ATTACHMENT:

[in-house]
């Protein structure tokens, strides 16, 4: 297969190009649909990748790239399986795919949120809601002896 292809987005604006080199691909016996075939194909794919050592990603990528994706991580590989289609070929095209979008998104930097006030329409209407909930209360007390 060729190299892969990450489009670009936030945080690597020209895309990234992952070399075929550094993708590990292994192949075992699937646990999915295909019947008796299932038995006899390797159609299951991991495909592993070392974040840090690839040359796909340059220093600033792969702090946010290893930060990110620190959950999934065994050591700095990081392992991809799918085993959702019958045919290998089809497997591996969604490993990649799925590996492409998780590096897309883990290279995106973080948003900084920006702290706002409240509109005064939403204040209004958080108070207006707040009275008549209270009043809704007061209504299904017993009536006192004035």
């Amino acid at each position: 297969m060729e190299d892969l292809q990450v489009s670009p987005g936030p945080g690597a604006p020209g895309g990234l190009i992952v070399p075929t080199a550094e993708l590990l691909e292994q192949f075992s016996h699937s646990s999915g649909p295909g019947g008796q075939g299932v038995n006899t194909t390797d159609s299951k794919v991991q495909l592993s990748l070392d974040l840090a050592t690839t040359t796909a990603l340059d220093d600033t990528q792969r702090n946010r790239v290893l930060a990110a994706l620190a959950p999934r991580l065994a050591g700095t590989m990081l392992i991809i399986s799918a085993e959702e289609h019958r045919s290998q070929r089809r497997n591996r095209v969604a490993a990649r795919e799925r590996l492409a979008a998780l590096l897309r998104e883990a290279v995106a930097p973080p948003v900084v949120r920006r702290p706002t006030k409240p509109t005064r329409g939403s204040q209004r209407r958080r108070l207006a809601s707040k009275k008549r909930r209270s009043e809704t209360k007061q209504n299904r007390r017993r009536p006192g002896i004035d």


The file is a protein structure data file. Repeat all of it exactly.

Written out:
[in-house]
């Protein structure tokens, strides 16, 4: 297969190009649909990748790239399986795919949120809601002896 292809987005604006080199691909016996075939194909794919050592990603990528994706991580590989289609070929095209979008998104930097006030329409209407909930209360007390 060729190299892969990450489009670009936030945080690597020209895309990234992952070399075929550094993708590990292994192949075992699937646990999915295909019947008796299932038995006899390797159609299951991991495909592993070392974040840090690839040359796909340059220093600033792969702090946010290893930060990110620190959950999934065994050591700095990081392992991809799918085993959702019958045919290998089809497997591996969604490993990649799925590996492409998780590096897309883990290279995106973080948003900084920006702290706002409240509109005064939403204040209004958080108070207006707040009275008549209270009043809704007061209504299904017993009536006192004035």
């Amino acid at each position: 297969m060729e190299d892969l292809q990450v489009s670009p987005g936030p945080g690597a604006p020209g895309g990234l190009i992952v070399p075929t080199a550094e993708l590990l691909e292994q192949f075992s016996h699937s646990s999915g649909p295909g019947g008796q075939g299932v038995n006899t194909t390797d159609s299951k794919v991991q495909l592993s990748l070392d974040l840090a050592t690839t040359t796909a990603l340059d220093d600033t990528q792969r702090n946010r790239v290893l930060a990110a994706l620190a959950p999934r991580l065994a050591g700095t590989m990081l392992i991809i399986s799918a085993e959702e289609h019958r045919s290998q070929r089809r497997n591996r095209v969604a490993a990649r795919e799925r590996l492409a979008a998780l590096l897309r998104e883990a290279v995106a930097p973080p948003v900084v949120r920006r702290p706002t006030k409240p509109t005064r329409g939403s204040q209004r209407r958080r108070l207006a809601s707040k009275k008549r909930r209270s009043e809704t209360k007061q209504n299904r007390r017993r009536p006192g002896i004035d």